Here’s what’s on our wish list for the last month of summer.
TRAIL TO TIKI BAR
After two mountain biking festivals (first the New England Mountain Biking Festival at Kingdom Trails then the Vermont Mountain Biking Festival at Sugarbush), we decided it was time to update our kit. That grunge baggy look works well for some, and ash race garb for others. But when we came across Kitsbow’s understated jerseys and shorts, it was a “ finally, an MTB kit I can love” moment.
Kitsbow makes a line that seems to ow seamlessly from trail-to-tiki bar. It’s not the most rugged of wear but we like the pared down styling, the super-light, stretchy (and wicking!) Nylon-Lycra fabric that go into the Kitsbow Short A/M Jersey (women’s version, $165) and Origin (men’s $150) short sleeved jerseys. Stretchy side panels connect a rib-knit fabric that stays in place without clinging and back pockets are plenty ample for stashing everything you need for a day’s ride. The only thing we might question is the zipper up the front, which is not the most comfortable. But that means you can unzip to cool down or easily change at the trailhead.
TOUGH GUY SHORTS
Also wow-ing us on the style spectrum is Louis Garneau’s Derby short ($119) for men. Named for Derby, Vt., where Garneau has its U.S. headquarters it’s tough, stylish and sort of what you might expect if a pair of Carhartts and dress pants got together and made a mountain biking baby. The fabric feels almost like a heavy denim, providing plenty of protection from branches and rocks, but it’s remarkably soft and stretchy. It’s a long short but with no seams on the inside of the leg, it doesn’t ride up or chafe. The waist is cut low in front and the wide waist band cinches together with a draw string. There are also interior fasteners so you can adjust the fit.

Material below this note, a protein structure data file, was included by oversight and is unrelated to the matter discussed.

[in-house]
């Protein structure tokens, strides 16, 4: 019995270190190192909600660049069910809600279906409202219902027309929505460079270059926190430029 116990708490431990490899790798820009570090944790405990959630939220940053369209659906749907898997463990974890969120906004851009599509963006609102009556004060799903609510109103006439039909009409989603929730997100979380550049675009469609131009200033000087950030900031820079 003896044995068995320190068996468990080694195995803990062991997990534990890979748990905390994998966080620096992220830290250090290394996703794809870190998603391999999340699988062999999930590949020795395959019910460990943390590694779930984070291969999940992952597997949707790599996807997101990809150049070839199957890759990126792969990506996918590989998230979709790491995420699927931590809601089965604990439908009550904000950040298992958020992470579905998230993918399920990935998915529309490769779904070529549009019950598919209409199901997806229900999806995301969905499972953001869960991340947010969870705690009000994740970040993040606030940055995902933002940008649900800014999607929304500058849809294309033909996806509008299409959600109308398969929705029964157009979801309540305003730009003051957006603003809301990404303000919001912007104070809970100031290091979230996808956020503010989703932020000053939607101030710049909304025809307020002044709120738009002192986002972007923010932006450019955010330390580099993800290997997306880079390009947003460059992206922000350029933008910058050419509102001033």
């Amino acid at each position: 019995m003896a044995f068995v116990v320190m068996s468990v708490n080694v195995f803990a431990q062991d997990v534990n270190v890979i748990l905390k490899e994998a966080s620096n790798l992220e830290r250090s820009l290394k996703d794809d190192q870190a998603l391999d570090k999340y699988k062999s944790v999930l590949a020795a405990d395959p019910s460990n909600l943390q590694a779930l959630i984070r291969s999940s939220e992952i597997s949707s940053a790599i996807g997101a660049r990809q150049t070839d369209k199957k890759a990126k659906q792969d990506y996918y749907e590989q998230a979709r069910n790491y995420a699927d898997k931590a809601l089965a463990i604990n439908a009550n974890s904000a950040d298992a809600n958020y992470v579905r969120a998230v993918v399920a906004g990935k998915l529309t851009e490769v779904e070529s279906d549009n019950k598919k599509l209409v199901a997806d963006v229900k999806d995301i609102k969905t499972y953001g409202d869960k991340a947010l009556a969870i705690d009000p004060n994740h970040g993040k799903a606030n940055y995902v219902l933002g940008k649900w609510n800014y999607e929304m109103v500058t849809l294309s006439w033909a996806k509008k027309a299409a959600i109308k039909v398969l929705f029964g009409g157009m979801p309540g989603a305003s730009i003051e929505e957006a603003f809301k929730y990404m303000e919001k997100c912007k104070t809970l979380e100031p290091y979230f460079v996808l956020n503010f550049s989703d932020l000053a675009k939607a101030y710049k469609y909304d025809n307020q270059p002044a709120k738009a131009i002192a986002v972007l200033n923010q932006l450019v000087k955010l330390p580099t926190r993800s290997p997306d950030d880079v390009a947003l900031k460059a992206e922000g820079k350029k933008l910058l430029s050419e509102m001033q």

The Derby comes with detachable Drytex inner shorts with a comfy (but not overly padded) double-density foam Chamois cushion and is compatible with other Garneau inner shorts. Best, we love the front zip side pockets, the large cargo pocket on the leg and a third rear pocket—great for carrying pretty much everything you need for a ride or for a night out after.
A POCKET TOOLBOX
Though it’s a little big to actually fit into your pocket, Pedro’s ICM Multi Tool ($30) is like carrying around a complete tool box in a compact package. Think of it as essential equipment to keep with your car or to bring on a longer (or multi-day) ride or camping trip. The ICM Includes 2, 2.5, 3, 4, 5, 6 and 8mm hex wrenches, 3.2mm, 3.5mm, and Mavic M7 spoke wrenches, a chain tool, at and Phillips screwdrivers, two tire levers, a T25 Torx and, of course, a bottle opener. It’s steel, so sturdy, and weighs in at 235 grams. But for $30 you get way more tools than you could buy individually for that price and the best part, they all snap together so you are less likely to lose one.
WATER, ON THE GO
We love hydration packs (we hike with them and even bring them on airplanes) and we love water bottles (we bike with them and bring them to work) but there are times when you really don’t want to be sucking on a hydration hose or lugging an empty water bottle around. That’s where the Hydaway 12 oz. collapsible water bottle ($15) and carrying case come in. The bottle, made of BPA-free plastic, collapses into a 11⁄4-inch disc that can t into a pocket or a carrying case. There’s a snap-down spigot that folds closed to make it completely watertight (you can squeeze it) and a handle so you can snap it onto a backpack or a seatpost. The bottle also comes in a 21 oz. version ($20).
IT’S SUMMER (CIDER) TIME
There are two good reasons to head to Woodchuck Cider’s Middlebury tasting room this month. The first is Ciderstock. In just a couple of years it has grown to be one of the biggest parties in the state with more than 10,000 people packing the Cidery’s backyard and a great line-up of bands. This year it takes place August 19 and the line-up includes The Roots, Tribal Seeds, The Welterweights and Pepper. The other? The cider of course. You can try a wide variety of ciders on tap in the big barn- like structure, including Local Nectar (made with all-Vermont fruits) and seasonal releases like Summer Time. What’s so special about Summer Time? For one, it’s a a slightly sweet pear ginger cider (not to be confused with last year’s “Summer Time” which was made with blueberries or with Woodchuck’s regular pear cider). Summer Time has a light carbonation which makes it an easy, almost fruit-juice easy, thirst quencher. But it has an ABV of 5 percent and is plenty sweet so don’t down too many of them. All in all, it’s the type of drink we might take to a post-ride potluck or a pre- concert picnic with a chunk of sharp cheddar.